When blood and oxygen flow to your heart is compromised, you develop chest pain. We term it unstable angina. It may precede a myocardial infarction (heart attack). Unlike other types of angina, this is an emergency: any delay in management may be fatal.
The principal cause of unstable angina is a narrowed coronary artery. Usually, an atheroma builds up in one of the branches of the coronary artery over time. The atheroma disrupts the vessel wall (endothelial injury). When this occurs, a blood clot forms over this plaque, cutting off blood and oxygen supply to the myocardium (heart muscle) supplied by this artery. A series of biochemical changes occur as the cardiac muscle respires in the absence of oxygen. Chest pain occurs. If this goes untreated, there may be total occlusion of the vessel and irreversible death of the myocardium culminating in a fatal myocardial infarction. On rare occasions, coronary arteries develop spasms that cause a transient impediment in blood and oxygen flow.
Unstable angina is a devastating heart disease you can prevent. Why? It is responsible for more than 33% of deaths among people 35 years or older, occurring more in men than women till after 75 years when the gap narrows. Besides a male predilection, family history, and autoimmune diseases, all the risk factors associated with unstable angina are modifiable. They include diabetes, hypertension, obesity, smoking, alcohol abuse, HIV, drug abuse, chronic kidney disease, and anaemia.
You may have narrowed coronary arteries with no symptoms until you suddenly increase the heart’s oxygen demand. These factors may increase the demand: cardiac arrhythmias, fever, high blood pressure, cocaine use: aortic stenosis, arteriovenous shunts, thyrotoxicosis, anaemia, congestive heart failure, and pheochromocytoma.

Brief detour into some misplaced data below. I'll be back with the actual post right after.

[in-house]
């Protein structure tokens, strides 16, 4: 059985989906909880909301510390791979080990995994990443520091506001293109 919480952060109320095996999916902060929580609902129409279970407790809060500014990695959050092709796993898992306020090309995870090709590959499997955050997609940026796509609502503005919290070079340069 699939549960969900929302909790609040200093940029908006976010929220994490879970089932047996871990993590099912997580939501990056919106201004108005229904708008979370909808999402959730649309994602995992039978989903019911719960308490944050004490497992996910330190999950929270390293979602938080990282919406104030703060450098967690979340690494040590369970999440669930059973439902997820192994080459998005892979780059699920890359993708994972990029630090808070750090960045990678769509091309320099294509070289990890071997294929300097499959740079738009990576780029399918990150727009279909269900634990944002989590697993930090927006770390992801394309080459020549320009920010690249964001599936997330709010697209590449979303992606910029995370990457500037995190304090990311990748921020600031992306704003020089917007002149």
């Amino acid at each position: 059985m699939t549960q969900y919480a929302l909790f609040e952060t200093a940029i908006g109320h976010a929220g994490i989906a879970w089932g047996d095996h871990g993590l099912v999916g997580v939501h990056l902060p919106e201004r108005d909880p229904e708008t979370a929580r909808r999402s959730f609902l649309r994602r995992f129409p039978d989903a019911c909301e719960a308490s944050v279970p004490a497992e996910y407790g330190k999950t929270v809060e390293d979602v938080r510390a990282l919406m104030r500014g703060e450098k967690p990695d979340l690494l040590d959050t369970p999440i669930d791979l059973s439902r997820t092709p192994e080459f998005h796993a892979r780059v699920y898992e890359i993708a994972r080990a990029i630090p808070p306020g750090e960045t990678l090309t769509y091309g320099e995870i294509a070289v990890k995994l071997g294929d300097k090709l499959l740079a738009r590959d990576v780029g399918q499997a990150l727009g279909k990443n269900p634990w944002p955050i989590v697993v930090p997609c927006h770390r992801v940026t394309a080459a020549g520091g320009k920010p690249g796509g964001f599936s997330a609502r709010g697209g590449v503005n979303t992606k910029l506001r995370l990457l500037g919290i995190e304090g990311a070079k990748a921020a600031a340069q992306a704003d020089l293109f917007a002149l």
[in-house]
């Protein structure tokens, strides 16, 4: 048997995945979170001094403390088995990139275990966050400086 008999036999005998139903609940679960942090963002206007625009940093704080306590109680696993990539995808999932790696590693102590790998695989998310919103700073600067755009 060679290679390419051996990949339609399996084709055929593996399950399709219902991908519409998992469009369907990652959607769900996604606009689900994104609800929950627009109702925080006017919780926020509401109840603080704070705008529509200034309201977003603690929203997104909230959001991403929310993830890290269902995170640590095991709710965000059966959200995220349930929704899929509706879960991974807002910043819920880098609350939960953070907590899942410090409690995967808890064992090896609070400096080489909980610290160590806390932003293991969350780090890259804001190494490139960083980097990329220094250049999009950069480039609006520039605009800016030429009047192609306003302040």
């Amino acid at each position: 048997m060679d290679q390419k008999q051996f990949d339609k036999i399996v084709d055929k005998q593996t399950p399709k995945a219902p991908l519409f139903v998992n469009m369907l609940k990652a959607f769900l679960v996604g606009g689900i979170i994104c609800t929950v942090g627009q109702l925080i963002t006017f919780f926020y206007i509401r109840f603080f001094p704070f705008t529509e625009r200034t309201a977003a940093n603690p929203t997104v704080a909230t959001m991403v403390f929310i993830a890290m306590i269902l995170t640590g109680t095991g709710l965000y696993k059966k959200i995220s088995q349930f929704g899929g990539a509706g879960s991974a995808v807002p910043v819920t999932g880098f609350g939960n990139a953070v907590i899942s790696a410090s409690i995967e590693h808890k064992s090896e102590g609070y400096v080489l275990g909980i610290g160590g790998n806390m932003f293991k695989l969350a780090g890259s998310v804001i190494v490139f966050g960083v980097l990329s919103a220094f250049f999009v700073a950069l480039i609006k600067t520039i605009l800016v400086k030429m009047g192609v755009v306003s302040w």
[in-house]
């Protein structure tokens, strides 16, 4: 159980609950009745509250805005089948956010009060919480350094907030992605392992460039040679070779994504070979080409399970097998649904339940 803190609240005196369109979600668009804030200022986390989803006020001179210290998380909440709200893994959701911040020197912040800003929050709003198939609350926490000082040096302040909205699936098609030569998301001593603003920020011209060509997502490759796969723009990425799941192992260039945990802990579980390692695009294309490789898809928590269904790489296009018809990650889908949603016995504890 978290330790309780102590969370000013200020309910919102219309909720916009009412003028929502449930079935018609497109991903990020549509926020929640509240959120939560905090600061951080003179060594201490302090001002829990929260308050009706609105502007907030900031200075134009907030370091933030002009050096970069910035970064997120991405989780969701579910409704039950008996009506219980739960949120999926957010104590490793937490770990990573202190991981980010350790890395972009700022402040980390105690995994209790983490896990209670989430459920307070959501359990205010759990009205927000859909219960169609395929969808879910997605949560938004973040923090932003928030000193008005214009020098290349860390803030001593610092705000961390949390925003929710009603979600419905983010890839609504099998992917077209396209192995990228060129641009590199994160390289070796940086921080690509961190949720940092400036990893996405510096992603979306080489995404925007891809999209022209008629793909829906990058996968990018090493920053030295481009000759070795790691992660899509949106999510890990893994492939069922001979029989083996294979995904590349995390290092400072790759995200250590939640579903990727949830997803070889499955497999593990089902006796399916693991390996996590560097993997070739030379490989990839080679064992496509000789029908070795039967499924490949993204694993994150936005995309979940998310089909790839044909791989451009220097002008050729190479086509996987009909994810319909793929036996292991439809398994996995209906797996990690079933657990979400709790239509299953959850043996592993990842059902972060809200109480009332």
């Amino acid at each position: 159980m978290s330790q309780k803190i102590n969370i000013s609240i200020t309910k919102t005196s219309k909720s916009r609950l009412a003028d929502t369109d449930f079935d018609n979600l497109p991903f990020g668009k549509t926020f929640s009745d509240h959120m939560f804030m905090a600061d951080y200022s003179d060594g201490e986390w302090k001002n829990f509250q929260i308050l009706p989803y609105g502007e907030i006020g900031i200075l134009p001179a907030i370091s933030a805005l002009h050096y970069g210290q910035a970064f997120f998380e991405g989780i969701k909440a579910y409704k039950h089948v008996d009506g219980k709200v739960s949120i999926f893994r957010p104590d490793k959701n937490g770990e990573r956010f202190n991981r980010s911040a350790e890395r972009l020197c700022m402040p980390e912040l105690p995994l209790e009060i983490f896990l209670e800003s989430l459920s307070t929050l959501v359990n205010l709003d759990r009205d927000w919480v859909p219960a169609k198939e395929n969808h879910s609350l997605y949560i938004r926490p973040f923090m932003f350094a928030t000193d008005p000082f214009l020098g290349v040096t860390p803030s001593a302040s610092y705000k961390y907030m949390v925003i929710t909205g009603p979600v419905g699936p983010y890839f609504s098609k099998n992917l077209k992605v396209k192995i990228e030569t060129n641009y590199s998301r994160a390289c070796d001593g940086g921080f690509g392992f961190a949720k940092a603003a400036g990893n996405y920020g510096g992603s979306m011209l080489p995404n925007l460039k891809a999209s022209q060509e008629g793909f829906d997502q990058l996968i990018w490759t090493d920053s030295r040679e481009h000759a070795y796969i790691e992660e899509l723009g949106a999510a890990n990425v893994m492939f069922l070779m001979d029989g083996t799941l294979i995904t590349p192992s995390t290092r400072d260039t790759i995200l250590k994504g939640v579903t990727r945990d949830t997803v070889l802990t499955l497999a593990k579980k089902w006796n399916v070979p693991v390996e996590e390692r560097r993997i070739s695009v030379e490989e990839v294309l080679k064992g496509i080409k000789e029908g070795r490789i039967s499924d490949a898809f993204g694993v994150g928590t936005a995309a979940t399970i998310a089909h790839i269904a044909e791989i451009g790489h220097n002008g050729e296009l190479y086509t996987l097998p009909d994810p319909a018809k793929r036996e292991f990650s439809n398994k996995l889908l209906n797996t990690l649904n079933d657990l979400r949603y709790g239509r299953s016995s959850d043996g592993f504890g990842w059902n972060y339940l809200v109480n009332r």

Classically, you will develop chest pain and shortness of breath. Such pain may be perceived as chest heaviness, tightness, burning that radiates to the neck, jaw, or left arm. You may feel dizzy, nauseated, sweaty, and experience palpitations. Important to note, this pain will worsen with exertion but with slight relief upon resting. Nitroglycerin or aspirin may alleviate it but won’t resolve it completely. It may not be the sentinel episode; however, it may be worse than the previous ones.
Upon arrival at the hospital, the clinician will take your history and examine you. Don’t be surprised that they may find nothing in their exam except that you may be experiencing laboured breathing and have an increased heart rate. In a few cases, you may have abnormal breath sounds (rales) due to fluid collection within the lungs (pulmonary oedema).
Unstable angina may put you in a dire situation if the clinicians find the following features upon examining you: distended neck vessels, abnormal heart sounds (S3, S4, new murmurs), and low blood pressures (hypotension).
Electrocardiography is the most important investigative tool in unstable angina. It guides clinicians on the next step of management. If it confirms unstable angina, you will need drugs to disintegrate the clot within the coronary arteries or a percutaneous coronary intervention (PCI) as clinicians avail a catheterisation lab for further evaluation.
You will have a complete blood count to rule out anaemia and abnormal platelet levels: serum electrolytes, cardiac enzymes, clotting studies, and chest x-ray with or without a chest CT scan.
Restoring blood flow to the myocardium is the main objective in this situation. You will receive a comparative aspirin dose, nitroglycerin, clopidogrel, oxygen, and low molecular weight heparin. You may also get a beta-blocker drug to decrease the heart’s energy demand through blood pressure control. You may need a cholesterol-lowering drug (statin).
It is imperative to note that you can take aspirin on your way to the hospital as it may save your life. Upon stabilisation, you may need an operation to open the coronary arteries. They may include coronary artery bypass graft (CABG), stenting, or balloon angioplasty.
Treating unstable angina is a costly venture. Prevention is free. Choose wisely. You should lose weight, exercise regularly: quit smoking, don’t abuse alcohol, and if you are at risk, know when to visit a clinician for a medical check-up. Seek medical attention for any chest pain that is (not) relieved by nitroglycerin.
For more information, read this article.